Vanessa Williams is a singer, actress, producer, and former model who was crowned the first African American Miss America in 1983.
Vanessa was drawn to music from a young age, studying the piano and French horn and practicing singing and songwriting. After graduating from high school, she received a scholarship to Syracuse University, where she majored in Music Theatre Arts from 1981 until 1983. She took a break from college to perform in the Miss America circuit, having won the title of Miss Syracuse, Miss New York, and continued at the national level. She was crowned Miss America in 1984, becoming the first African American woman to win the title. After being crowned Miss America, Vanessa further pursued her career in music, releasing her debut album, "The Right Stuff," in 1988. Singles from "The Right Stuff" quickly climbed the charts; "Dreamin'" became her first top 10 hit on the Billboard Hot 100, and first number-one single on the Hot R&B/Hip-Hop Songs chart. Her most successful single, "Save the Best for Last," was released on her 1991 album "The Comfort Zone" and reached the number-one spot in the United States, where it remained for five weeks. She has since released seven pop, R&B, and Christmas-themed studio albums, including "The Sweetest Days" in 1994, "Silver & Gold" in 2004, and "The Real Thing" in 2009. Her title track from the 2009 album "The Real Thing" peaked at number six on the Billboard Hot Dance Club Songs chart.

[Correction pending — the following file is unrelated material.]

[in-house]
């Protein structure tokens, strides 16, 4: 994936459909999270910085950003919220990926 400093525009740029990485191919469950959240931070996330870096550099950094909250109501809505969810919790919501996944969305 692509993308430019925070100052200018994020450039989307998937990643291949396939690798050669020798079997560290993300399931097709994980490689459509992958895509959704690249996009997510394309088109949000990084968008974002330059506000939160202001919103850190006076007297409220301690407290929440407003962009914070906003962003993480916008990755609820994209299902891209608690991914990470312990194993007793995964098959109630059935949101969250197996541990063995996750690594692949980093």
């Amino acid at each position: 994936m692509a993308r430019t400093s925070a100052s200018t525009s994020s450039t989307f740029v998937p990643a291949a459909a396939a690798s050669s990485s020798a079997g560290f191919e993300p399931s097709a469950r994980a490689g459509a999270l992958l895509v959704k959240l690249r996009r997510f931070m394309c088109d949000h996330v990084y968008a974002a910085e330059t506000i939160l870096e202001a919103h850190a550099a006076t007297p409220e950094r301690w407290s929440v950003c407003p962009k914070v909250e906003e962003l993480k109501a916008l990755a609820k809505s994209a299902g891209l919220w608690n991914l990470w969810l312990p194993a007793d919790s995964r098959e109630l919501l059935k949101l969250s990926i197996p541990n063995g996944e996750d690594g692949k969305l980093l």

In addition to singing and songwriting, Vanessa is well known for her roles on television and in theatre and films. Her first theatrical performance was in the 1994 Broadway production "Kiss of the Spider Woman."
In 2013, Vanessa was cast as Jessie Mae Watts in Horton Foote's "The Trip to Bountiful," based on the 1985 film of the same name. Her most prominent television roles in recent years include Renee Perry on ABC's "Desperate Housewives" and "666 Park Avenue." She also co-starred with America Ferrera on ABC's "Ugly Betty," for which she was nominated for outstanding supporting actress in a comedy series.
She won the NAACP Image Award for Outstanding Actress in a Motion Picture in 1997 for her role in the film "Soul Food." She has since starred in two independent films: "My Brother," for which she won Best Actress honors at the Harlem International, and "And Then Came Love." Vanessa has four children: Melanie, Jillian, Devin, and Sasha.